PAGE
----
Bash clarified that Price was saying Sandoval was wrong in his concerns about Medicaid.
“I know that’s what the divisionist [sic] news wants to do,” Prince responded.
“We would not pull the rug out from anybody,” he continued, “and we would not have individuals lose coverage that they want for themselves and for their family.”
Price did not face any direct questions about Medicaid cuts on Fox News, but he did have a revealing exchange about the coverage gap between Medicaid and the individual market.
He told Fox News Sunday guest host Brit Hume that the bill would ensure that “nobody will fall through the cracks” when it comes to the coverage gap between Medicaid and Obamacare. Instead, he said. tax credits will allow people to buy coverage. “The plan is to make it so that if individuals aren’t eligible for Medicaid, that again, there’s that seamless transition to the individual market,” Price said.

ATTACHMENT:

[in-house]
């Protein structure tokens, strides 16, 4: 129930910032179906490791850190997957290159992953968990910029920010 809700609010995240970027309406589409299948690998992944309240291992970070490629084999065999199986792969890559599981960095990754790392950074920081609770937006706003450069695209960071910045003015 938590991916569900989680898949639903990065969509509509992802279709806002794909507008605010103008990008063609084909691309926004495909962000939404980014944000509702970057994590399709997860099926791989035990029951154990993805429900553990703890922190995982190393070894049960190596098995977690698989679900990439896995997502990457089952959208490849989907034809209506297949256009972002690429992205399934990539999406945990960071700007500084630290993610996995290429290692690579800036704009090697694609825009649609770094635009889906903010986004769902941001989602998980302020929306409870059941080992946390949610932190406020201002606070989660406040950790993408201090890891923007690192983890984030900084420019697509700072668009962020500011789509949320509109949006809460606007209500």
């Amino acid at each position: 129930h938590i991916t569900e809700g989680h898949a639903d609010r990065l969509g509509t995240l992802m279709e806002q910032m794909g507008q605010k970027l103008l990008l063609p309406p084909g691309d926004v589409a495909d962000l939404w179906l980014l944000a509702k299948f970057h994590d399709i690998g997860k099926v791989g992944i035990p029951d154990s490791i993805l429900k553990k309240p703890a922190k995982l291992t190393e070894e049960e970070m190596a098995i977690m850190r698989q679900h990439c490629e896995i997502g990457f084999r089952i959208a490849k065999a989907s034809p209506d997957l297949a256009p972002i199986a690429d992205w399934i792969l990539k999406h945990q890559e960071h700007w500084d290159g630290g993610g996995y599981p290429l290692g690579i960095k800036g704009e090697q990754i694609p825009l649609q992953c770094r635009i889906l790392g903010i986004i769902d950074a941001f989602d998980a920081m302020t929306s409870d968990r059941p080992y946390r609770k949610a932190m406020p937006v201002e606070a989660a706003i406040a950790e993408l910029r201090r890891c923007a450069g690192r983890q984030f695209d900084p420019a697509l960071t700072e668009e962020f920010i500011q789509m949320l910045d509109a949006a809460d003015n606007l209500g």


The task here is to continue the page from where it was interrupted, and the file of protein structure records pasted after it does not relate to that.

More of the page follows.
However, two changes in the bill that involve lower premium subsidies will likely make it much harder for people to purchase insurance on the individual market, as Kaiser Health News noted last week. That could undermine the gap fix Price touted.
Asked about conservative criticism from people like Sen. Rand Paul (R-KY) that the bill doesn’t cut enough, Price noted that the bill gives states much more “flexibility” on Medicaid.
The Medicaid program currently covers 20 percent of all Americans, 49 percent of all births, 60 percent of all kids with disabilities, and 64 percent of all nursing home residents.